While the event was both well-done and well-attended, something clearly was missing from perspective.  In previous years and events, there was a large contingency from the minority community, and that was largely gone last year.

One of the things that I observed is that we continue to tell the story of the Civil Rights Movement as though it were 1981.  There are people who believe that the struggle is over, that we elected a black President and we live in a post-racial society.

I heard a great line yesterday in response to that.  We will not be in a post-racial society until we stop talking about being in a post-racial society.  No one talks about being in a post-sabre-tooth tiger world.

One of the things I wanted to see was a more contemporary message and I believe that will be delivered by Lecia Brooks, the Director of Outreach at the Southern Poverty Law Center in Montgomery, Alabama, as the Keynote Speaker.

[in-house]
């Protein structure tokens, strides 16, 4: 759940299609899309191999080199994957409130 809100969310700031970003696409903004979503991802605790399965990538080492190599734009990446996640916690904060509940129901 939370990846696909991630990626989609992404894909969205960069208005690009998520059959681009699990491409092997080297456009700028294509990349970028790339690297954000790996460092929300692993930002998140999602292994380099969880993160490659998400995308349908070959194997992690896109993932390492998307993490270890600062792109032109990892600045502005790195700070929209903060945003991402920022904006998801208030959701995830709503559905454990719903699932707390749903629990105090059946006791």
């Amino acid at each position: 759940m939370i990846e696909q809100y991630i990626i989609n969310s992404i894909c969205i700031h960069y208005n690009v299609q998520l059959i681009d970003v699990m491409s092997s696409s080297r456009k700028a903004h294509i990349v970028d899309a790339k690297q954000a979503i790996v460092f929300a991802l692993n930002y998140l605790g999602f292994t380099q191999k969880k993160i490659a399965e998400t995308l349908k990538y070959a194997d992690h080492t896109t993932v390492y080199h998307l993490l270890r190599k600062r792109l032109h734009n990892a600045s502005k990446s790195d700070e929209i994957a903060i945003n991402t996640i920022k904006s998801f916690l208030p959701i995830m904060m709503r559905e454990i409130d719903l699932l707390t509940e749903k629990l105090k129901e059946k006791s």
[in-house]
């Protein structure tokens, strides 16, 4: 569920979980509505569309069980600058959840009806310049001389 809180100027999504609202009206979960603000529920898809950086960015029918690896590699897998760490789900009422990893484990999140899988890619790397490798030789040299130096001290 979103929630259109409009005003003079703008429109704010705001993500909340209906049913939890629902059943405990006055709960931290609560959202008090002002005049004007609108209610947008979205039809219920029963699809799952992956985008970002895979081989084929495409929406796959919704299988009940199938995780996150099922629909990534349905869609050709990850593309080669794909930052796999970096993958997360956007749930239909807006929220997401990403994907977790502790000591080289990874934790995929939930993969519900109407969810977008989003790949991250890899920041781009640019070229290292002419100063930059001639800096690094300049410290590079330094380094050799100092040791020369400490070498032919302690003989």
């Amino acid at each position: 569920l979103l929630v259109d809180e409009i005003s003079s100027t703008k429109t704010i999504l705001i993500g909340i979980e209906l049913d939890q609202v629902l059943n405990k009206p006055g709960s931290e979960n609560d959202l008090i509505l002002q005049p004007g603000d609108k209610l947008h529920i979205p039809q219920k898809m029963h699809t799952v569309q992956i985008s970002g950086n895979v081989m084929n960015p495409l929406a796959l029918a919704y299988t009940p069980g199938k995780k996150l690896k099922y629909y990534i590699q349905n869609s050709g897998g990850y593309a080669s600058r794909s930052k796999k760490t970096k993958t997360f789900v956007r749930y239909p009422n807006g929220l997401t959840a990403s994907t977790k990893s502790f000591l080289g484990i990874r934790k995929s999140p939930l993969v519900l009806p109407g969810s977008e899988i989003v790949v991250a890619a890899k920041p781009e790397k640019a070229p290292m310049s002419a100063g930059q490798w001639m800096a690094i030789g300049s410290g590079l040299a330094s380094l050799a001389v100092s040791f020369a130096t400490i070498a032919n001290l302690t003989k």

The Southern Poverty Law Center is a nonprofit civil rights organization dedicated to fighting hate and bigotry, and to seeking justice for the most vulnerable members of society.

Ms. Brooks leads the Center’s outreach efforts on key initiatives and social justice issues. As outreach director, she frequently gives presentations around the country to promote tolerance and diversity. She also serves as director of the Civil Rights Memorial Center in Montgomery. Ms. Brooks will be sharing her expertise about current racial issues across the country.

But that is just the tip of the iceberg.  I really wanted to start having a community discussion on race.  I think people are afraid to have this discussion.  So I advocated for and helped to create a panel of prominent community members, who will be sharing their thoughts about race and racial issues in Davis.